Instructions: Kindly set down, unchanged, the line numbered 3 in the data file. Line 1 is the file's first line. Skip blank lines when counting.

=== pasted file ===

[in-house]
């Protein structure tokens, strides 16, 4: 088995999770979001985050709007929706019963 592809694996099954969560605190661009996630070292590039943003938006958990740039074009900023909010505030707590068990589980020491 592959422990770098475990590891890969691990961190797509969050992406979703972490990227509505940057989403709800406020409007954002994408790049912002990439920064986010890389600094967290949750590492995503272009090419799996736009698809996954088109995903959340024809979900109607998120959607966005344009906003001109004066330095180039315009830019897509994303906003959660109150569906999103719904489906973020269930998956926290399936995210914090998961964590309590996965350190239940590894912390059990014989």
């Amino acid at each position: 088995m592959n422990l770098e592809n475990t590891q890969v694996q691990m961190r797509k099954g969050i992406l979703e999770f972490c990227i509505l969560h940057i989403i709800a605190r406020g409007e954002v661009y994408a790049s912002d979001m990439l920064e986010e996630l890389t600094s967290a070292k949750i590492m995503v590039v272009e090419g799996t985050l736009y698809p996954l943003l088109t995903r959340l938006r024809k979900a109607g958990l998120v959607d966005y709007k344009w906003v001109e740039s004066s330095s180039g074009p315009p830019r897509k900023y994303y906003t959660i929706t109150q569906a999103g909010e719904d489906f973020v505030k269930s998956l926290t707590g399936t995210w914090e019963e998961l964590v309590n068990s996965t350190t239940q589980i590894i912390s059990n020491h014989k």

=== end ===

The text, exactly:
């Amino acid at each position: 088995m592959n422990l770098e592809n475990t590891q890969v694996q691990m961190r797509k099954g969050i992406l979703e999770f972490c990227i509505l969560h940057i989403i709800a605190r406020g409007e954002v661009y994408a790049s912002d979001m990439l920064e986010e996630l890389t600094s967290a070292k949750i590492m995503v590039v272009e090419g799996t985050l736009y698809p996954l943003l088109t995903r959340l938006r024809k979900a109607g958990l998120v959607d966005y709007k344009w906003v001109e740039s004066s330095s180039g074009p315009p830019r897509k900023y994303y906003t959660i929706t109150q569906a999103g909010e719904d489906f973020v505030k269930s998956l926290t707590g399936t995210w914090e019963e998961l964590v309590n068990s996965t350190t239940q589980i590894i912390s059990n020491h014989k």